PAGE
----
Is there any opportunity in owning my own business in web development?

There are CMSs like Wordpress and website builders like Wix that make development easily for those who cannot code.

Most of what is on upwork revolves around Wordpress, which I have no interest in.

Are there still opoortunities to succeed in web dev as an entrepreneur?

  1. Easy is doing a helluva lot of work in that first paragraph. Easy to do what? Lots of businesses (or other organizations) want some kind of web application that does a business-specific task, not just a postcard advertising site with “about” and “contact me” pages, or a blog.
  2. If they do want the latter, sure, someone can generate a [normally pretty awful looking] site using a site builder tool. But lots of businesses tend to prefer hiring professionals to produce a business-specific tool or product.
  3. In the past six months I’ve done two rooms in the house. Kitchen has taken weeks, with my partner and both doing stuff when we had time. But the hall/stairwell/landing were done in two days. Hiring people to perform skilled work is efficient
  4. Building software is building a product, end users don’t normally care what tool was used to build it. If they do, it’s normally to ensure that it’s maintainable by someone and that it interoperates with existing software and that it from fulfils some business need.
  5. Most of the work for things that make money is definitely not putting together a basic website.

Note Upwork et al primarily exist to make money for the people who own Upwork rather than freelancers.


So do you think a sole developer (me) can start my own web dev business and it thrive? Do you not think the competition is too much?

What about making a living off of a web dev business?

Depends on your competitors. Why does wordpress hold no interest?

With the caveat that most businesses fail, so it is likely it will fail at some point: sure. As a developer, freelance or contract or whatever, you create value (directly or indirectly) for the entity that employs you by building web-facing tools. So of course you can make a living, but it depends on having clients, and that depends on your contacts and on what you specialise in. Lots of people (generally companies) need the services of a developer to do {insert web-facing task}, so it’s not as if there are a lack of opportunities, it’s how you manage to find them that is generally the difficult part.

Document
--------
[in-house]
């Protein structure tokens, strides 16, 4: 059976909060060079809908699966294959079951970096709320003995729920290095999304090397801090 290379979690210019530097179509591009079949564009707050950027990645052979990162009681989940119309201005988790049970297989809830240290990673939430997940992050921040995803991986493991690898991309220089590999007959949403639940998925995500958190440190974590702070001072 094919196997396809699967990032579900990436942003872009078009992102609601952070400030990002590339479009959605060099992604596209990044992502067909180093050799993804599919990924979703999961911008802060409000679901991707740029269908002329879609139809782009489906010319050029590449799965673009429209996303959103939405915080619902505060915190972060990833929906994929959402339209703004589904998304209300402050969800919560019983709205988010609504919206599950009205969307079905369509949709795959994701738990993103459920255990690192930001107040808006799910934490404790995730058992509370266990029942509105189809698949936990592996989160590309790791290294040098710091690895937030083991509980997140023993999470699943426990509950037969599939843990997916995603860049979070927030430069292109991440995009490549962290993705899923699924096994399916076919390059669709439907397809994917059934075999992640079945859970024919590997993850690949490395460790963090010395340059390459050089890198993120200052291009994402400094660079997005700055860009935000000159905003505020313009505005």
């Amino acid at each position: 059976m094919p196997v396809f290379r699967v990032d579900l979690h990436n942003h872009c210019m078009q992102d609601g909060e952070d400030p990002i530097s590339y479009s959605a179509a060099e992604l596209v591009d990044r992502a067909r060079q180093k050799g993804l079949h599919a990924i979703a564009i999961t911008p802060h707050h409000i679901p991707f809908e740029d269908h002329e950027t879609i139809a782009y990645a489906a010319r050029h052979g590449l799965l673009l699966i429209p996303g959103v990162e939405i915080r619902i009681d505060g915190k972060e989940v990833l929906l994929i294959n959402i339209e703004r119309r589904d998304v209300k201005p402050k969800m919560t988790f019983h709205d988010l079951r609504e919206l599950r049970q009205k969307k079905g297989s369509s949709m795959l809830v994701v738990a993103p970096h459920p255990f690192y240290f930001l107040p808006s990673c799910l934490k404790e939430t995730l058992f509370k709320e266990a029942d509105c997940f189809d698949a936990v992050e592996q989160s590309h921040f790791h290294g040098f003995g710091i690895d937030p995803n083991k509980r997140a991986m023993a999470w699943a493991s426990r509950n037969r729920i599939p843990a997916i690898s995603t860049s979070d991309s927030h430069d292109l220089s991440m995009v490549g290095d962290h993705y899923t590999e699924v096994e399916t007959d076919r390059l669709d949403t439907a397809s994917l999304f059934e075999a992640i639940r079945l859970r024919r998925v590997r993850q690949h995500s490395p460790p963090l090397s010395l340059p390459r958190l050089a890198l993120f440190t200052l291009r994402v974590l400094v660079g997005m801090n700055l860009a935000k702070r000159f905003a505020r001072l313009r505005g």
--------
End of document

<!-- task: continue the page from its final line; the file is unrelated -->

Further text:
Edit: In terms of competition, if you are classifying freelancers on Upwork, Fiverr et al as that, you likely will not be able to thrive or make a living. Those sites may be useful for you to get a few projects under your belt, but generally beyond that you’d be competing with a capitalist machine designed to provide buyers with the absolute lowest possible price for services. They do that by having the producers compete with each other. What this causes is a glut of workers (from areas with very low average wages) doing piecework for below the cost of living. There’s no way you can really compete against that

I’d never say never, but I do think we all have to start with a passion/near obsession to be a successful entrepreneur in any industry. Only you can answer that as there is no safety net with most self-made business.

I do think there would be a market to truly bridge reactive apps and wordpress, which is technically what wordpress is trying to move towards. But that does require building a base of software developers.

Simple: Get job as a developer => Make good repo with clients while still in job. => Move to higher role and/or switch company. => Start your own company.
Don’t jump into sea directly, first experience waves at shore and then go for scuba-diving.

Expanding on what @DanCouper said, the only effective way to compete against the likes of Upwork and eLance is to make quality work. Take pride in your work, and quality will usually follow. The vast majority of work that comes out of these shops is of incredibly poor quality. You get what you pay for.